Philostratus claims to have based it on the memoires of one of Apollonius' disciples, Damis, and it is a bone of contention among scholars whether such a document really existed and, if it did, whether it was in any way authentic. Philostratus does not state exactly which parts of the narrative are derived from Damis, except for one episode which is certainly fictitious. By and large, the biography has the style of a novel or romance, and the incidents are interspersed with discussions which are nowhere near as profound as one would expect from a real neo-Pythagorean philosopher. The author's aim appears to be present his hero as a wonderful person, but he does not seem to know much about his teachings. That itself should raise suspicions; if Damis really did become a lifelong follower because he considered his teachings of fundamental value, would he not have described them in detail?
     Fortunately, the whole of the biography can now be read on line at Livius. There is even a summary, for those who don't wish to plough through the whole. So let us get started.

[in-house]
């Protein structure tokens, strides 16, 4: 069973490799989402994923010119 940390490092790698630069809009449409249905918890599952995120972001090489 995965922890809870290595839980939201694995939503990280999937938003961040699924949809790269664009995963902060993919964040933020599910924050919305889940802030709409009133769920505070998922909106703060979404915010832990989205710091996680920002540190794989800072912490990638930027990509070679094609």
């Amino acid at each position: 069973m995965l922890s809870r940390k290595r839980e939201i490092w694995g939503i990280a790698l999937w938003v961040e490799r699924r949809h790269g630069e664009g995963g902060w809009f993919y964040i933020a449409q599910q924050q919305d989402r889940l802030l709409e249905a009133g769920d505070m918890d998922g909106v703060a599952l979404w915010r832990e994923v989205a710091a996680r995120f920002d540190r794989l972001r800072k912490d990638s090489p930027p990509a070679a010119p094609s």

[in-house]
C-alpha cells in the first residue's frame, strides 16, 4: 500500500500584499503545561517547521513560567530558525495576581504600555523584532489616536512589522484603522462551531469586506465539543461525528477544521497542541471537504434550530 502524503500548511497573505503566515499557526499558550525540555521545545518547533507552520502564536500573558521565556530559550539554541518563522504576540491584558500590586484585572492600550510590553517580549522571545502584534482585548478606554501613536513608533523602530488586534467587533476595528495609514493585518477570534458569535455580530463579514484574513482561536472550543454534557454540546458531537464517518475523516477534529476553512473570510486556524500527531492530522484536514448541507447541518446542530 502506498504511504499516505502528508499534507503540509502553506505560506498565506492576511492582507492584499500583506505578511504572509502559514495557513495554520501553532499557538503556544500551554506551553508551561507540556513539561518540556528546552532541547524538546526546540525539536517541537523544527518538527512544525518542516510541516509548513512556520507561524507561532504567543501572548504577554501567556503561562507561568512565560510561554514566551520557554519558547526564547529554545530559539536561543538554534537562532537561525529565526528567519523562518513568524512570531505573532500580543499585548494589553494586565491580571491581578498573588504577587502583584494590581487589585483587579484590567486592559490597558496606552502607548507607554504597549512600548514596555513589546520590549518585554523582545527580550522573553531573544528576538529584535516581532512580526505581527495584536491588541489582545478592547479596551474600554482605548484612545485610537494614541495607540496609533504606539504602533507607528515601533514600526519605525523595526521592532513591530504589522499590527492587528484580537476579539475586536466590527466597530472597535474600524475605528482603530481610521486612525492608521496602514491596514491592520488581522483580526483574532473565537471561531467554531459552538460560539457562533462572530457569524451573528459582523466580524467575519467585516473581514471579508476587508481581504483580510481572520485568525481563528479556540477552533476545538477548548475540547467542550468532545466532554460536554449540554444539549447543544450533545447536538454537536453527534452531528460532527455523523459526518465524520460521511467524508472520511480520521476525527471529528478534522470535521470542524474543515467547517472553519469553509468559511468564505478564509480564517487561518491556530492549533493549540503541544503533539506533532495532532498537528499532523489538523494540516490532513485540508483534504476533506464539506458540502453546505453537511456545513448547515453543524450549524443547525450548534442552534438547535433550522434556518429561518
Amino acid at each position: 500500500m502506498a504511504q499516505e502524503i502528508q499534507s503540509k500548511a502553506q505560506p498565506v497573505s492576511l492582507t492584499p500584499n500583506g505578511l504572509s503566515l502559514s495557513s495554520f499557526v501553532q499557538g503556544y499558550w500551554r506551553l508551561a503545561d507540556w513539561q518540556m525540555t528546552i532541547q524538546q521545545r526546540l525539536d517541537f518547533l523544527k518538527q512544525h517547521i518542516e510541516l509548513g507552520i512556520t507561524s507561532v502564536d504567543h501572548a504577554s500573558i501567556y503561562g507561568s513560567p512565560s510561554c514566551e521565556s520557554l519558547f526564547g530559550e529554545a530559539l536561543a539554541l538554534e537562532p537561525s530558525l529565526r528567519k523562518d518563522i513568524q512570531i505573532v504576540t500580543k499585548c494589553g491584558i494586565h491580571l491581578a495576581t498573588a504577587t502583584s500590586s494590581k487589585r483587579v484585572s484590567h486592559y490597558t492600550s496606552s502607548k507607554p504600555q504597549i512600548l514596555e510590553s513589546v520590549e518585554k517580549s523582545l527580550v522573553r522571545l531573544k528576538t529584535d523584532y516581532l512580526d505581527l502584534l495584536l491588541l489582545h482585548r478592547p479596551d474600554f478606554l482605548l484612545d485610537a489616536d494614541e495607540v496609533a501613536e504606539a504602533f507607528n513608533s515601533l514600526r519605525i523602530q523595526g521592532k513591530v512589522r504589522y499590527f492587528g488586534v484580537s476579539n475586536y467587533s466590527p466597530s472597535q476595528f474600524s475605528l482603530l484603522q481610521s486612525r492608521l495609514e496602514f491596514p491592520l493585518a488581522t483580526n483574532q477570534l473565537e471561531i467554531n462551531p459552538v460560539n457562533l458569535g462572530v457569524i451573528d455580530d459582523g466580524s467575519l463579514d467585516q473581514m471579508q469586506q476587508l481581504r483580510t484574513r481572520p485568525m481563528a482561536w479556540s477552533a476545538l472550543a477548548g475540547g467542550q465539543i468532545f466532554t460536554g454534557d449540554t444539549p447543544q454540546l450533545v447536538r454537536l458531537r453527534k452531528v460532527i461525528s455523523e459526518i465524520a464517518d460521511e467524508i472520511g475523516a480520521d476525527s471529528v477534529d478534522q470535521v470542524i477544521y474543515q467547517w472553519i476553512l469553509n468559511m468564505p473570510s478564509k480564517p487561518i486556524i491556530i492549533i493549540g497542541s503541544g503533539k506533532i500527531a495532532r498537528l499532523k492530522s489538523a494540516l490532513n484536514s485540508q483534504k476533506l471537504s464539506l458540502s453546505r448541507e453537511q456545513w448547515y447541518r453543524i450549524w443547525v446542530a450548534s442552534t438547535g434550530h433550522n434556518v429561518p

Birth and Death
     His mother is said to have had a dream about the god Proteus prior to his birth, and there were a couple of minor events at the time of his birth which were considered to be omens [1.4]. Such things were essentially par for the course in historical narratives in the ancient world.
     As for his death [8.30], it is clear that Philostratus was not making anything up; he simply did not know the facts. Instead, he provided three accounts, the most amazing being that he entered into a temple, whence he was apparently taken into heaven. He later appeared in a dream to a disciple to confirm that the soul is immortal.

     Apollonius did not, strictly speaking, have a reputation as a healer, nor did people seek him out to be healed. Nevertheless, it is recorded [4:45] that he raised a dead girl at her funeral. It was also recorded [6:43] that, in Tarsus, a rabid dog had bitten a boy, who then began to act like a dog. Now the (neo-)Pythagoreans believed in reincarnation, and Apollonius recognized the boy as the reincarnation of Telephus, a hero of the Trojan War, who had been wounded by Achilles, and had been cured by application of the rust from the spear which had wounded him. Although the people could not identify the dog which had done the biting (how many mad dogs were there?), Apollonius, who was psychic, was able to tell them what the dog looked like and where it could be found. By force of his personality, he made the dog lick the boy's wound, upon which the boy was healed. The sage then prayed to the river, and sent the dog across it, and the dog was also cured.